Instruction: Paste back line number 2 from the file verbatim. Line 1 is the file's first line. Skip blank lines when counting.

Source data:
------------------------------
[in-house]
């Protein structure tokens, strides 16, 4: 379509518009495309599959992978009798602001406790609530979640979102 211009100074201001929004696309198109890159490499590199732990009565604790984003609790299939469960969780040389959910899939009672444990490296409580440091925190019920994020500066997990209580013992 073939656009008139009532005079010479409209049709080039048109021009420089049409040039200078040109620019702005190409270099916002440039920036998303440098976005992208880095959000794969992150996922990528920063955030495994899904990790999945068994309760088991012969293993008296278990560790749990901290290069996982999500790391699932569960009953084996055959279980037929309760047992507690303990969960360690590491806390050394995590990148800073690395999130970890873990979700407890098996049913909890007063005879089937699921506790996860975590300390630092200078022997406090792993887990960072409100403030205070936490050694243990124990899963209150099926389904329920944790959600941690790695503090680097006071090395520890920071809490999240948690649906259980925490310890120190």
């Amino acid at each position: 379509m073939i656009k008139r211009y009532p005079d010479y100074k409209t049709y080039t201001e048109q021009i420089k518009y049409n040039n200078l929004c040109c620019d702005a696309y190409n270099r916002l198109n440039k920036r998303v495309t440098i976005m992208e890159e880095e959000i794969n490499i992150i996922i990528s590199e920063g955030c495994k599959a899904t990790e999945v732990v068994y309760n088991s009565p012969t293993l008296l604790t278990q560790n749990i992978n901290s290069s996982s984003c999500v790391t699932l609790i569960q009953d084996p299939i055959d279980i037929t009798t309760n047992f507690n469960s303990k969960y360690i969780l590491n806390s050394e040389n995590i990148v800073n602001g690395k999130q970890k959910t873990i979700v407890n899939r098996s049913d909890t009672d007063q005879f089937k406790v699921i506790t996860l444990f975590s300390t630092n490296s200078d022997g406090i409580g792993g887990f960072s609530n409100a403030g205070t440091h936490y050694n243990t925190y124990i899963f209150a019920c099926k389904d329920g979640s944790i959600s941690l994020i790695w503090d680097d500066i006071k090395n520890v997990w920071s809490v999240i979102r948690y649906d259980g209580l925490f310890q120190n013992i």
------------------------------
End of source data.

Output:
């Protein structure tokens, strides 16, 4: 379509518009495309599959992978009798602001406790609530979640979102 211009100074201001929004696309198109890159490499590199732990009565604790984003609790299939469960969780040389959910899939009672444990490296409580440091925190019920994020500066997990209580013992 073939656009008139009532005079010479409209049709080039048109021009420089049409040039200078040109620019702005190409270099916002440039920036998303440098976005992208880095959000794969992150996922990528920063955030495994899904990790999945068994309760088991012969293993008296278990560790749990901290290069996982999500790391699932569960009953084996055959279980037929309760047992507690303990969960360690590491806390050394995590990148800073690395999130970890873990979700407890098996049913909890007063005879089937699921506790996860975590300390630092200078022997406090792993887990960072409100403030205070936490050694243990124990899963209150099926389904329920944790959600941690790695503090680097006071090395520890920071809490999240948690649906259980925490310890120190």